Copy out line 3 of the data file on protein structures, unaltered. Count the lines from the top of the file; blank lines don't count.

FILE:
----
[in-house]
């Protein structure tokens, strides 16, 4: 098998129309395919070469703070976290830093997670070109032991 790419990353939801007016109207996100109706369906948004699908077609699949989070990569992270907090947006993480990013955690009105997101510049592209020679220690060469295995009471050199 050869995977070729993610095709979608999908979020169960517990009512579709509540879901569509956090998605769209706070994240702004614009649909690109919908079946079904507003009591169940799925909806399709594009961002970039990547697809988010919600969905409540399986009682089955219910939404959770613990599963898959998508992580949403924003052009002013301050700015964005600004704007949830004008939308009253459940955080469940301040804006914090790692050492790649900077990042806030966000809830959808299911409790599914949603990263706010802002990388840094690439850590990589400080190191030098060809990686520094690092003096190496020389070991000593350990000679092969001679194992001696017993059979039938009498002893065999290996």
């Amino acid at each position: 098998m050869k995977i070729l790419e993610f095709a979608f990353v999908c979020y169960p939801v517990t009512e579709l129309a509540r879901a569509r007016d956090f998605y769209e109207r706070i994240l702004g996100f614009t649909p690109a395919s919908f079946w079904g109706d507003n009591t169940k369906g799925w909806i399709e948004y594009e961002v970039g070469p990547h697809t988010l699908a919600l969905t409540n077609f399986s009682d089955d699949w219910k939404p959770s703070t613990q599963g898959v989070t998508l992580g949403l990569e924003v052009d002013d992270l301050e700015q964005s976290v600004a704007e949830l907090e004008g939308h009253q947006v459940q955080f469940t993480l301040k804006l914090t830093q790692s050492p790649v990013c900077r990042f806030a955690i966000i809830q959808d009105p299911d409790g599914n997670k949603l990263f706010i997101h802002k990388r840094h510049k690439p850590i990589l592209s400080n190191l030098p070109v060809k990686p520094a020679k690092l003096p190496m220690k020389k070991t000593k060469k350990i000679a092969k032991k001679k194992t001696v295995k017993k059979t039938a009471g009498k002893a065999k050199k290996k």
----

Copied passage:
């Amino acid at each position: 098998m050869k995977i070729l790419e993610f095709a979608f990353v999908c979020y169960p939801v517990t009512e579709l129309a509540r879901a569509r007016d956090f998605y769209e109207r706070i994240l702004g996100f614009t649909p690109a395919s919908f079946w079904g109706d507003n009591t169940k369906g799925w909806i399709e948004y594009e961002v970039g070469p990547h697809t988010l699908a919600l969905t409540n077609f399986s009682d089955d699949w219910k939404p959770s703070t613990q599963g898959v989070t998508l992580g949403l990569e924003v052009d002013d992270l301050e700015q964005s976290v600004a704007e949830l907090e004008g939308h009253q947006v459940q955080f469940t993480l301040k804006l914090t830093q790692s050492p790649v990013c900077r990042f806030a955690i966000i809830q959808d009105p299911d409790g599914n997670k949603l990263f706010i997101h802002k990388r840094h510049k690439p850590i990589l592209s400080n190191l030098p070109v060809k990686p520094a020679k690092l003096p190496m220690k020389k070991t000593k060469k350990i000679a092969k032991k001679k194992t001696v295995k017993k059979t039938a009471g009498k002893a065999k050199k290996k």